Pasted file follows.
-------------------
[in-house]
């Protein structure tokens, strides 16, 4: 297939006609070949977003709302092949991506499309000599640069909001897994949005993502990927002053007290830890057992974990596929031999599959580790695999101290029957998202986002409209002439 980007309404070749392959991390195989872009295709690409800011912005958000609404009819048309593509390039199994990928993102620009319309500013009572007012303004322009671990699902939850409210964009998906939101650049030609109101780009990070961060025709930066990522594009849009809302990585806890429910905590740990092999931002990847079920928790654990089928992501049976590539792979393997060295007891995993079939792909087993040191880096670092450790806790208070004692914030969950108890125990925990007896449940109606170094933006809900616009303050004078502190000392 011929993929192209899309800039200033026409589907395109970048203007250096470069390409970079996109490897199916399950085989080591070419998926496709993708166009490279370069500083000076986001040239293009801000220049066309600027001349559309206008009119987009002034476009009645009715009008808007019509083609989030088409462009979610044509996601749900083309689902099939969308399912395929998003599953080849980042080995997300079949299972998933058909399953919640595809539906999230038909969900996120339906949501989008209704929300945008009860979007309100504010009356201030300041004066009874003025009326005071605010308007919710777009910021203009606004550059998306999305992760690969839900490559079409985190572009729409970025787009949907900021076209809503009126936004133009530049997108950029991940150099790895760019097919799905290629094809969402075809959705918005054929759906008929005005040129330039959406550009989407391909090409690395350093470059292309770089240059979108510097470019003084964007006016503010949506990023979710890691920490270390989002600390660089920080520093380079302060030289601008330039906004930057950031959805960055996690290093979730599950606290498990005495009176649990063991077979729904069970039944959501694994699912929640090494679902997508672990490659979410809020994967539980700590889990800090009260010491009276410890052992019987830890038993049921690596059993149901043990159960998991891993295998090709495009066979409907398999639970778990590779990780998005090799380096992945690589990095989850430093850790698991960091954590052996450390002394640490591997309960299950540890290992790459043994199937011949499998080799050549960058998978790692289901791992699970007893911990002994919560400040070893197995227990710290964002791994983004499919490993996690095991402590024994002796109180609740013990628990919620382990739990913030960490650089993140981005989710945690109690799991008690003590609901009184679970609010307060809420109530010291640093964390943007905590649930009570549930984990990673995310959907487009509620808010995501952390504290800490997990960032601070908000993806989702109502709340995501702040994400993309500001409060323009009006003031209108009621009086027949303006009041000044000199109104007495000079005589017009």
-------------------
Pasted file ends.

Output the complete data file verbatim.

[in-house]
């Protein structure tokens, strides 16, 4: 297939006609070949977003709302092949991506499309000599640069909001897994949005993502990927002053007290830890057992974990596929031999599959580790695999101290029957998202986002409209002439 980007309404070749392959991390195989872009295709690409800011912005958000609404009819048309593509390039199994990928993102620009319309500013009572007012303004322009671990699902939850409210964009998906939101650049030609109101780009990070961060025709930066990522594009849009809302990585806890429910905590740990092999931002990847079920928790654990089928992501049976590539792979393997060295007891995993079939792909087993040191880096670092450790806790208070004692914030969950108890125990925990007896449940109606170094933006809900616009303050004078502190000392 011929993929192209899309800039200033026409589907395109970048203007250096470069390409970079996109490897199916399950085989080591070419998926496709993708166009490279370069500083000076986001040239293009801000220049066309600027001349559309206008009119987009002034476009009645009715009008808007019509083609989030088409462009979610044509996601749900083309689902099939969308399912395929998003599953080849980042080995997300079949299972998933058909399953919640595809539906999230038909969900996120339906949501989008209704929300945008009860979007309100504010009356201030300041004066009874003025009326005071605010308007919710777009910021203009606004550059998306999305992760690969839900490559079409985190572009729409970025787009949907900021076209809503009126936004133009530049997108950029991940150099790895760019097919799905290629094809969402075809959705918005054929759906008929005005040129330039959406550009989407391909090409690395350093470059292309770089240059979108510097470019003084964007006016503010949506990023979710890691920490270390989002600390660089920080520093380079302060030289601008330039906004930057950031959805960055996690290093979730599950606290498990005495009176649990063991077979729904069970039944959501694994699912929640090494679902997508672990490659979410809020994967539980700590889990800090009260010491009276410890052992019987830890038993049921690596059993149901043990159960998991891993295998090709495009066979409907398999639970778990590779990780998005090799380096992945690589990095989850430093850790698991960091954590052996450390002394640490591997309960299950540890290992790459043994199937011949499998080799050549960058998978790692289901791992699970007893911990002994919560400040070893197995227990710290964002791994983004499919490993996690095991402590024994002796109180609740013990628990919620382990739990913030960490650089993140981005989710945690109690799991008690003590609901009184679970609010307060809420109530010291640093964390943007905590649930009570549930984990990673995310959907487009509620808010995501952390504290800490997990960032601070908000993806989702109502709340995501702040994400993309500001409060323009009006003031209108009621009086027949303006009041000044000199109104007495000079005589017009």